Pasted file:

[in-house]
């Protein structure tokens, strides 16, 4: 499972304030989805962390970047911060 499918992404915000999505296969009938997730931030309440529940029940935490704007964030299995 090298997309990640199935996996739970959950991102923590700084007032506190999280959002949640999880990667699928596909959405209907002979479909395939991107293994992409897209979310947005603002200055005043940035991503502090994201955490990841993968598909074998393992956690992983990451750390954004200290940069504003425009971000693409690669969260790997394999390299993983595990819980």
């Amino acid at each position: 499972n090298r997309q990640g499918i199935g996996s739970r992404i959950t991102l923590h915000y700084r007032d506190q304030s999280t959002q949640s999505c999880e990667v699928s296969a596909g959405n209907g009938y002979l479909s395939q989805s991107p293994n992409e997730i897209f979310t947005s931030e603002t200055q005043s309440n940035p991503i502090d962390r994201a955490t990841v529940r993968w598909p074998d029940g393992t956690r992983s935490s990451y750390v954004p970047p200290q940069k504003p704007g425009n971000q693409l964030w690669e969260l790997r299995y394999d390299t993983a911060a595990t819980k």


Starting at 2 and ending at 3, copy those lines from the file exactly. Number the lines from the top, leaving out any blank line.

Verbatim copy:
């Protein structure tokens, strides 16, 4: 499972304030989805962390970047911060 499918992404915000999505296969009938997730931030309440529940029940935490704007964030299995 090298997309990640199935996996739970959950991102923590700084007032506190999280959002949640999880990667699928596909959405209907002979479909395939991107293994992409897209979310947005603002200055005043940035991503502090994201955490990841993968598909074998393992956690992983990451750390954004200290940069504003425009971000693409690669969260790997394999390299993983595990819980």
């Amino acid at each position: 499972n090298r997309q990640g499918i199935g996996s739970r992404i959950t991102l923590h915000y700084r007032d506190q304030s999280t959002q949640s999505c999880e990667v699928s296969a596909g959405n209907g009938y002979l479909s395939q989805s991107p293994n992409e997730i897209f979310t947005s931030e603002t200055q005043s309440n940035p991503i502090d962390r994201a955490t990841v529940r993968w598909p074998d029940g393992t956690r992983s935490s990451y750390v954004p970047p200290q940069k504003p704007g425009n971000q693409l964030w690669e969260l790997r299995y394999d390299t993983a911060a595990t819980k």